October 2, 2011

Apple Picking Time, the 2011 Edition

I picked my first apple when I was in my twenties and it was a revelation:  apples were delicious.  Until that time, I believed that apples came in two varieties: ‘tasteless’ (Red Delicious) and ‘tasteless and mushy’ (MacIntosh).  It was only when I plucked an apple from a tree, polished it on my shirt and bit into it with an audible ‘snap’ that I comprehended that apples could be tart or sweet or explode with flavor in my mouth.

From that day forward, I was hooked.  For the past thirty-plus years, picking apples in late September has been one of the joys of early autumn.

Honey Pot Hill is 200 acres of
apple orchards.  We walked a very
long way (white line) to get to them.
Yesterday, Betty and I ventured out for our first apple picking of the season.  For the past decade, we have traveled 45 miles north to Doe Orchards in Harvard, Massachusetts (I last wrote about it in September 2009).  We did so because Doe has Macouns and, having tasted dozens of varieties of pyrus malus, I have come to believe that Macouns are the pinnacle of appledom. 

This year, though, we broke with tradition and went to Honey Pot Hill, an orchard in Stow, Massachusetts.  Honey Pot Hill is in its third generation of growing you-pick apples (the farm’s website says Honey Pot Hill was one of the first in the country to offer pick-your-own fruits). 

Betty picking Macouns
Our reason for switching allegiances was not because of any disappointment with Doe but, rather, that Betty had a member of the fourth generation of the Martin family as her summer intern this year.  Chelcie Martin was energetic, self-motivating and hard-working; and we figured that if her family’s apples were as good as she was, it was worth investigating.

We had no idea of what we were getting into and, before I go further, let me emphasize that we came home with a peck (about thirty pounds) of the best Macouns we’ve ever tasted.  But Doe Orchards has 25 acres in apples.  Honey Pot Hill covers 200 acres (see map).  From the farm store, you drive a quarter mile to the entrance for ‘U-pick’ parking (with overhead banners to let you know you are on the right track.  The parking field alone is perhaps ten acres.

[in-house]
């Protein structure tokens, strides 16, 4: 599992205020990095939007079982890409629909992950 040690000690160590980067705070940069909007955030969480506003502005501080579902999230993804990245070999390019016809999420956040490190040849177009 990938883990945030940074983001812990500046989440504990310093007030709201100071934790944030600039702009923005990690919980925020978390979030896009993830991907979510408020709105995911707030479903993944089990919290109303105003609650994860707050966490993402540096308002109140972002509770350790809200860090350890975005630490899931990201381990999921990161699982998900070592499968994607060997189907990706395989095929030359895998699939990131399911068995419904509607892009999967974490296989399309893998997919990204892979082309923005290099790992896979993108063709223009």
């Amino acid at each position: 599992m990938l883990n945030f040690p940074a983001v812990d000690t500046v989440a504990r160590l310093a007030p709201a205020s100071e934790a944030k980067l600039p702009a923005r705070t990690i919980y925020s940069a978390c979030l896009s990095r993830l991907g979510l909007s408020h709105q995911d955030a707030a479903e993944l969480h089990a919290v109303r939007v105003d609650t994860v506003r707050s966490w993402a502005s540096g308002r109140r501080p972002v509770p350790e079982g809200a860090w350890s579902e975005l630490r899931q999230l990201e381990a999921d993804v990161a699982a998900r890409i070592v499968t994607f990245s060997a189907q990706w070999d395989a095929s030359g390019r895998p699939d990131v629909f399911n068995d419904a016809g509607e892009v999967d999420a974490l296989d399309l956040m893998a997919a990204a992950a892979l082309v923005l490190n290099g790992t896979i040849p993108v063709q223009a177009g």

We bought our peck-sized bag ($23) and set off for the Macouns.  We passed acres of trees bearing MacIntosh, Cortland, Empire, Ginger Gold, Spartan, Spencer, Royal Gala and Mutsu; finally encountering a directional sign indicating MACOUNS!  300 YARDS!  Many, many twists later, we found the trees – sturdy, mature trees with gorgeous fruit.  The Martin family also graciously provided dozens of ladders allowing pickers to get to the tops of trees.  We took full advantage, heaping up our bag with the largest Macouns we have ever encountered (and, yes, sampling one just for, ummm, quality control purposes).

Which one is the replica?
The orchards swarmed with people.  At Doe Orchards, we usually found perhaps two dozen cars in the modest lot and, as we picked, there was seldom more than one family nearby.  At Honey Pot Orchards, the trees buzzed with the sounds of humanity.

But that was nothing compared with the hive of activity back at the farm store.  Honey Pot Orchards has perfected the art of apple picking as all-day family entertainment.  There are dollar hay rides, a petting zoo, and a hedge maze that is an exact replica of the one at Hampton Court  (perhaps the Royal Palaces website should indicate that it is an exact replica of the one at Honey Pot Orchards).  A quick crowd estimate put the size of the contingent at the farm store and surrounding attractions at over a hundred.

Last evening, in what may be an apple’s finest incarnation, the first of our fresh-picked apples became the star of Molly O’Neill’s Apple Walnut Upside-Down Cake, which can be found in ‘A Well Seasoned Appetite’. Ms. O’Neill (who is Paul O’Neill’s baby sister in addition to other accomplishments) specifies Macoun apples in her recipe. Who can go against the instructions of the sister of a Yankee legend?

Honey Pot Orchards is 22 miles
from Boston's financial district
As I enjoyed my cake, though, I thought about Honey Pot Hill.  It sits 22 miles from Boston's financial district in an urban area of 5 million people.  Can it survive as a family farm to serve future generations of apple pickers?  I sincerely hope so.  Yes, it is part circus but the petting zoo and such are part of a marketing strategy and, on a gray day, many hundreds of people came to sample a bit of rural life.  We do what we need to do to survive.  The alternative - 200 acres of 'estate homes on the picturesque Sudbury River' - would mean a lost treasure for those future generations.

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